Iconic Irish kings of punk, Stiff Little Fingers took to the stage at 170 Russell, bringing with them 39 years of history (give or take five years when they disbanded). During that time the band recorded ten studio albums and E.P’s, released compilations and live albums and have basically kept the love alive since their incarnation in ’77.
Initially singing about ‘The Troubles’ in Ireland, the band has moved on, but still the music is about contemporary issues. They meld the political with the personal in their lyrics, and their 2014 release No Going Back sees Jake Burns singing about his battle with depression and includes songs that condemn racist attitudes and policies in the West.
This tour included material from the very first release Inflammable Material, right up to their most recent recording. Conspicuous in their absence were songs from around the time they disbanded, when the band changed their style from punk to power pop. Even so, Stiff Little Fingers had 21 hits (and almost hits) to share, showing the breadth of their talent and highlighting the fact that fans will remain fans as long as the band continues to perform what they love to hear, and that they will forgive some digressions.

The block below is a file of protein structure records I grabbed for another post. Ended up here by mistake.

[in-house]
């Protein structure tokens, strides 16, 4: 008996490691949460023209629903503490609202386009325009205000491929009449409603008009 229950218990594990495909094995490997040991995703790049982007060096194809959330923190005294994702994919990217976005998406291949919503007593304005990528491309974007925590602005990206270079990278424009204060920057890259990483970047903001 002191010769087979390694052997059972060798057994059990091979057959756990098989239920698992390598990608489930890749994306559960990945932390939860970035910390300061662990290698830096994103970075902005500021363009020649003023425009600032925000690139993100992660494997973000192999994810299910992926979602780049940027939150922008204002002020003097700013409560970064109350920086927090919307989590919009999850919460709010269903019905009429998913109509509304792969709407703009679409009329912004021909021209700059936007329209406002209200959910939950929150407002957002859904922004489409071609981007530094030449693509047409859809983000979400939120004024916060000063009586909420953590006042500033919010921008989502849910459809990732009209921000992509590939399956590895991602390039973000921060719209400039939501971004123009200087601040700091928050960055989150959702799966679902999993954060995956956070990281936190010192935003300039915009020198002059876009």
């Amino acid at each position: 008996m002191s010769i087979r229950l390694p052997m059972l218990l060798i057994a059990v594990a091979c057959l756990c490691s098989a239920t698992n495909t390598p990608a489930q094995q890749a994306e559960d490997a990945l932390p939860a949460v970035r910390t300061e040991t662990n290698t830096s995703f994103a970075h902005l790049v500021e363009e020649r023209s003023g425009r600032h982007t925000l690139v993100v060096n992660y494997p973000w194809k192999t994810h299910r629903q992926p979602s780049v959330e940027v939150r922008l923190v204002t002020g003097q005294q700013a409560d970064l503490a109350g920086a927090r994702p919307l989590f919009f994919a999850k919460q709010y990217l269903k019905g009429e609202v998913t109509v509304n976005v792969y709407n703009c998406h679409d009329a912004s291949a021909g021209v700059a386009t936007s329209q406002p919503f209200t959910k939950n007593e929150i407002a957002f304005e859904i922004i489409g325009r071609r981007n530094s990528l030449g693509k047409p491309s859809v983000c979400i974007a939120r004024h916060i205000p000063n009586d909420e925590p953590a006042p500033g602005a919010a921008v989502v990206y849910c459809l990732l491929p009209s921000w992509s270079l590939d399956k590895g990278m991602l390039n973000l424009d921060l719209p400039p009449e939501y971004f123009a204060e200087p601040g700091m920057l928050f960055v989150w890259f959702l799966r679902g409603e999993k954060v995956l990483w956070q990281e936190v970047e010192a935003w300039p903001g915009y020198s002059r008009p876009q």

It was difficult to remove our attention from the mosh as many men who would have been listening to the band in 1977 mixed it with younger fans. There was no better compliment they could have paid to Burns (vocals), Ian McCallum (guitar), Steve Grantley (drums) and Ali McMordie (bass) than to jump around and do their fair share of slamming with an attitude of pure, joyful passion. They knew the words, sang along, fist pumped the air and helped the whole performance take us back into the thick of things. It wasn’t difficult to imagine these young men fighting via their music to be heard in a world that had seemingly gone to the shitter.
The highlights of the night had to be the only love song the band has ever written and performed ‘Barbed Wire Love’, and the old favourite ‘Suspect Device’, which was played just before the three song encore. Stiff Little Fingers have evolved and not stagnated. They’ve kept punk totally relevant, which is a good thing in some ways, but reminds us that there are still many issues in the world that have to be made less potent through song.